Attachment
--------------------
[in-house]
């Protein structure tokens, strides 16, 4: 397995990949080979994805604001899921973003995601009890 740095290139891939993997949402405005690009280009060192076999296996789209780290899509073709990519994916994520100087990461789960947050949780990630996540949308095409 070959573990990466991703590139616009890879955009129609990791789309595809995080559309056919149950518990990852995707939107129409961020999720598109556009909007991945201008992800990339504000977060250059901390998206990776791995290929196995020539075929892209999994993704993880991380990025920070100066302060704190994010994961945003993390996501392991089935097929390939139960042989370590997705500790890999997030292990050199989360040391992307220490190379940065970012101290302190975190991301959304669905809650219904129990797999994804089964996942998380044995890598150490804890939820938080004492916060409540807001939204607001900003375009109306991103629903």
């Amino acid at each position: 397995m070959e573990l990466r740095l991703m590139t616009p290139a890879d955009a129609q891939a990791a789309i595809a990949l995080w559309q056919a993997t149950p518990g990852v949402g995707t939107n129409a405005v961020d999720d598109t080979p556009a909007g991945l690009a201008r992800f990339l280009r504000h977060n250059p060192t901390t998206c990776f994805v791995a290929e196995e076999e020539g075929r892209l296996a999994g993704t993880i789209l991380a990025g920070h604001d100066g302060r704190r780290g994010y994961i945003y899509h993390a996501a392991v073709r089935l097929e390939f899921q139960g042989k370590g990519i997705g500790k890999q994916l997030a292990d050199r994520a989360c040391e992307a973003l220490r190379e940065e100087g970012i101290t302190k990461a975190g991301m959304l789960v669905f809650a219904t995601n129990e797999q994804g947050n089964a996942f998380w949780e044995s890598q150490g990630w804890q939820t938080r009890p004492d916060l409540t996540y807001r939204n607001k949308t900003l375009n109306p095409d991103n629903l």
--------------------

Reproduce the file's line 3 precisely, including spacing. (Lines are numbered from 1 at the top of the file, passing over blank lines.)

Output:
């Amino acid at each position: 397995m070959e573990l990466r740095l991703m590139t616009p290139a890879d955009a129609q891939a990791a789309i595809a990949l995080w559309q056919a993997t149950p518990g990852v949402g995707t939107n129409a405005v961020d999720d598109t080979p556009a909007g991945l690009a201008r992800f990339l280009r504000h977060n250059p060192t901390t998206c990776f994805v791995a290929e196995e076999e020539g075929r892209l296996a999994g993704t993880i789209l991380a990025g920070h604001d100066g302060r704190r780290g994010y994961i945003y899509h993390a996501a392991v073709r089935l097929e390939f899921q139960g042989k370590g990519i997705g500790k890999q994916l997030a292990d050199r994520a989360c040391e992307a973003l220490r190379e940065e100087g970012i101290t302190k990461a975190g991301m959304l789960v669905f809650a219904t995601n129990e797999q994804g947050n089964a996942f998380w949780e044995s890598q150490g990630w804890q939820t938080r009890p004492d916060l409540t996540y807001r939204n607001k949308t900003l375009n109306p095409d991103n629903l």